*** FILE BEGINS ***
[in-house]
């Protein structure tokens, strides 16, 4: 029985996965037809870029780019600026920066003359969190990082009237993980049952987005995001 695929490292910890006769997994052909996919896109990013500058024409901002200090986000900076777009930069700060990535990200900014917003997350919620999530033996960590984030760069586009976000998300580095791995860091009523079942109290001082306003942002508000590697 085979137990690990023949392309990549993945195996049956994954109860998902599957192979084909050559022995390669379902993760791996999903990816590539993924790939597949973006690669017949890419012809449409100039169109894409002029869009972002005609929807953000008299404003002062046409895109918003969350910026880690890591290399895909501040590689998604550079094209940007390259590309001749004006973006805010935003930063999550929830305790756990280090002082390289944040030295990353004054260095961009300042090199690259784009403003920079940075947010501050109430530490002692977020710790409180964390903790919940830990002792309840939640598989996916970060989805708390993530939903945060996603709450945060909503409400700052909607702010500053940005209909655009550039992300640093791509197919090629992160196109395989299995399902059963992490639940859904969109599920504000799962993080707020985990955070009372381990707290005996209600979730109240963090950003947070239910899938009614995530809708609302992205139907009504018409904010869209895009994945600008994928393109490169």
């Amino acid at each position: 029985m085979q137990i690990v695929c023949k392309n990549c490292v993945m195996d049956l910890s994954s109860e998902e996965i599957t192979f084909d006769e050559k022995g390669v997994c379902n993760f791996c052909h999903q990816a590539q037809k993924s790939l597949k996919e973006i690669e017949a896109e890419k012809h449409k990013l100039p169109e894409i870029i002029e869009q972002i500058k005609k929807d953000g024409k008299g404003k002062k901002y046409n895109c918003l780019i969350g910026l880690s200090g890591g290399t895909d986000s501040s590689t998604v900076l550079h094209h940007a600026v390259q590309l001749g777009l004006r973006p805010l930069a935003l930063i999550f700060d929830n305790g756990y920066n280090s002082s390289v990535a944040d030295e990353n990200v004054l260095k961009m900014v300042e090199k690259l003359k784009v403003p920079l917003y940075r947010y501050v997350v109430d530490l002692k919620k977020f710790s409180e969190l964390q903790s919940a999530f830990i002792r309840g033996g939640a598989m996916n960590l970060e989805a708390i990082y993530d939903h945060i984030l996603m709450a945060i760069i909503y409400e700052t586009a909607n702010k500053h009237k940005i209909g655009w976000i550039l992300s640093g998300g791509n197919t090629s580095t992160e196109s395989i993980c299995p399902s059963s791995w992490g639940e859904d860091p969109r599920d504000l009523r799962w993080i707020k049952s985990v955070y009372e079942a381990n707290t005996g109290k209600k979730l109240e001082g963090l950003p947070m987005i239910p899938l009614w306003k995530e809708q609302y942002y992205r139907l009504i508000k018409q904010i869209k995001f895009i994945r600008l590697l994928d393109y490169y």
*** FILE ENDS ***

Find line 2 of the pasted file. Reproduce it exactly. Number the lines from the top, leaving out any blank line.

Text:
């Protein structure tokens, strides 16, 4: 029985996965037809870029780019600026920066003359969190990082009237993980049952987005995001 695929490292910890006769997994052909996919896109990013500058024409901002200090986000900076777009930069700060990535990200900014917003997350919620999530033996960590984030760069586009976000998300580095791995860091009523079942109290001082306003942002508000590697 085979137990690990023949392309990549993945195996049956994954109860998902599957192979084909050559022995390669379902993760791996999903990816590539993924790939597949973006690669017949890419012809449409100039169109894409002029869009972002005609929807953000008299404003002062046409895109918003969350910026880690890591290399895909501040590689998604550079094209940007390259590309001749004006973006805010935003930063999550929830305790756990280090002082390289944040030295990353004054260095961009300042090199690259784009403003920079940075947010501050109430530490002692977020710790409180964390903790919940830990002792309840939640598989996916970060989805708390993530939903945060996603709450945060909503409400700052909607702010500053940005209909655009550039992300640093791509197919090629992160196109395989299995399902059963992490639940859904969109599920504000799962993080707020985990955070009372381990707290005996209600979730109240963090950003947070239910899938009614995530809708609302992205139907009504018409904010869209895009994945600008994928393109490169």